"The power of Lacedaemon was shattered by Thebes upon the field of Leuctra. Although an ally of Sparta during the long Peloponnesian War, Thebes had become the lodestar of resistance when victorious Sparta became an angry tyrant in her turn," writes Lendon. He notes that after a peace was agreed to with Athens in 371 B.C., Sparta turned its attention to Thebes.
At Leuctra, "for reasons unclear the Spartans posted their cavalry in front of their phalanx. The Lacedaemonian cavalry was poor because good Spartan warriors still insisted on serving as hoplites [infantrymen]," he writes. "The Thebans, by contrast, had an old cavalry tradition, and their excellent horses, much exercised in recent wars, quickly routed the Spartan cavalry and drove them back into the phalanx, confusing its order."
With confusion in the Spartan lines, the slaughter was on.
"Cleombrotus, fighting in the phalanx as Spartan kings did, was struck down and was carried dying out of the battle," writes Lendon. "Other leading Spartans were soon killed fighting as well." The Theban general Epaminondas is said to have called out "grant me one step, and we will have the victory!"
And that is apparently what happened. Lendon writes that "the Thebans pushed the Spartans back one fateful step and then the leaderless Spartans were in flight and their allies with them. Of the seven hundred full Spartan citizens at the battle, four hundred died ..."
The Thebans pressed south, gaining support from communities as they marched and liberating Messenia, depriving the Spartans of much of their helot labor. Sparta never recovered from the losses in both Spartan lives and slave labor. As Kennell writes, the city was now a "second-rate power," and never again would regain its former strength.
In the following centuries Sparta, in its reduced state, found itself under the sway of different powers including Macedonia (eventually led by Alexander the Great), the Achaean League (a confederation of Greek cities) and, later on, Rome. In this period of decline, the Spartans was forced to build a city wall for the first time.
There were efforts to restore Sparta to its former military might. The Spartan kings Agis IV (244-241 B.C.) and later Cleomenes III (235-221 B.C.) brought in reforms that canceled debt, re-distributed land, allowed foreigners and non-citizens to become Spartans and ultimately expanded the citizen body to around 4,000 people. While the reforms brought some level of renewal, Cleomenes III was forced to yield the city to Achaean control. The Achaean League in turn, along with all of Greece, eventually fell to Rome.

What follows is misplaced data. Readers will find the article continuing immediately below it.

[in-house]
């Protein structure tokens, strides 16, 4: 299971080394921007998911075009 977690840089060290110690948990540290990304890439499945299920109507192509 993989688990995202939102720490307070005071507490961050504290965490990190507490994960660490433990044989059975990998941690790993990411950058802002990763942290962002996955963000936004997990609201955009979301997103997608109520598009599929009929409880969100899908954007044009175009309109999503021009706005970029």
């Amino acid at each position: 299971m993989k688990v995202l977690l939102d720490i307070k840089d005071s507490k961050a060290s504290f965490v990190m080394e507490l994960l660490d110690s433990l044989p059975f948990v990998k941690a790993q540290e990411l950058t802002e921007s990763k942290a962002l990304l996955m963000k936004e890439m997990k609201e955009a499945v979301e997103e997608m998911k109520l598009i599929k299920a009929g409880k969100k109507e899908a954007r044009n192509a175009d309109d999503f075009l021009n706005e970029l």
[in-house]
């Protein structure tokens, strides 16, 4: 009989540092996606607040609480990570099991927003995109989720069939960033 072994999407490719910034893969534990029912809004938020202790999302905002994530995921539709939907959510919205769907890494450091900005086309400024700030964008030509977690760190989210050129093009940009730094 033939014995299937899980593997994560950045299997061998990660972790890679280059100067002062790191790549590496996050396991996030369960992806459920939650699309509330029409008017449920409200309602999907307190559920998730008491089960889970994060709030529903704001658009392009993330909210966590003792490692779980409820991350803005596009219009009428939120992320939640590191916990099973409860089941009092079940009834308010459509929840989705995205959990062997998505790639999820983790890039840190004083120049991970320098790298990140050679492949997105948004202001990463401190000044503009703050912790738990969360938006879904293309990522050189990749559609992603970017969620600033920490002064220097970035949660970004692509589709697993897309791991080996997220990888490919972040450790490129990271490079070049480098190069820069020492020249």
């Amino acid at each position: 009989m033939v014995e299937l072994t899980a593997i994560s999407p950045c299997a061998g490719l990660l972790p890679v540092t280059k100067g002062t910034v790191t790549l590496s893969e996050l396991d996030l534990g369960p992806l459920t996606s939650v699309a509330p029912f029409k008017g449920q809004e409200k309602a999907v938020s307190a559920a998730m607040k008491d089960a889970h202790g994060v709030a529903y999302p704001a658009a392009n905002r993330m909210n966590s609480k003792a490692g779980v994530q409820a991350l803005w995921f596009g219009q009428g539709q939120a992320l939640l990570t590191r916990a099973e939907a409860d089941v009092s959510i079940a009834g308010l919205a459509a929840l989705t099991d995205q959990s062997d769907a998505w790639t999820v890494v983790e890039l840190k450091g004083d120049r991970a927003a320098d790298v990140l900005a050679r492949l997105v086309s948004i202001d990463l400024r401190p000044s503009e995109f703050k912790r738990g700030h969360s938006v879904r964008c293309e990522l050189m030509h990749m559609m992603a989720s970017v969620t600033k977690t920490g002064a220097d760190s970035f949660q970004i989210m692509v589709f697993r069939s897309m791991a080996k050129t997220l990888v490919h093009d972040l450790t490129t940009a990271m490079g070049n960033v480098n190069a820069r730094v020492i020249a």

But, while Rome was in control of the region, the people of Sparta never forgot their history. In the second century A.D., the Greek writer Pausanias visited Sparta and noted the presence of a great marketplace.
"The most striking feature in the marketplace is the portico which they call Persian because it was made from spoils taken in the Persian wars. In course of time they have altered it until it is as large and as splendid as it is now. On the pillars are white-marble figures of Persians..." he wrote. (Translation by W.H.S Jones and H.A. Omerod via Perseus Digital Library)
He also describes a tomb dedicated to Leonidas, who, by this point had died 600 years earlier at Thermopylae.
"Opposite the theater are two tombs; the first is that of Pausanias, the general at Plataea, the second is that of Leonidas. Every year they deliver speeches over them, and hold a contest in which none may compete except Spartans," he wrote. "There is set up a slab with the names, and their fathers' names, of those who endured the fight at Thermopylae against the Persians."
Sparta continued on into the Middle Ages and, indeed, was never truly lost. Today, the modern-day city of Sparta stands near the ancient ruins, having a population of more than 35,000 people.
On the ruins of ancient Sparta, the historian Kennell writes that only three sites can be identified today with certainty: "the sanctuary of Artemis Orthia beside the Eurotas [the river], the temple of Athena Chalcioecus ("of the Bronze House") on the acropolis, and the early Roman theater just below it."
Indeed, even the ancient writer Thucydides predicted that Sparta's ruins would not stand out.
"Suppose, for example, that the city of Sparta were to become deserted and that only the temples and foundations of the buildings remained, I think that future generations would, as time passed, find it very difficult to believe that the place had really been as powerful as it was represented to be." (From Nigel Kennell's book "Spartans: A New History")
But Thucydides was only half-correct. While the ruins of Sparta may not be as impressive as Athens, Olympia or a number of other Greek sites, the stories and legend of the Spartans lives on. And modern-day people, whether watching a movie, playing a video game or studying ancient history, know something of what this legend means.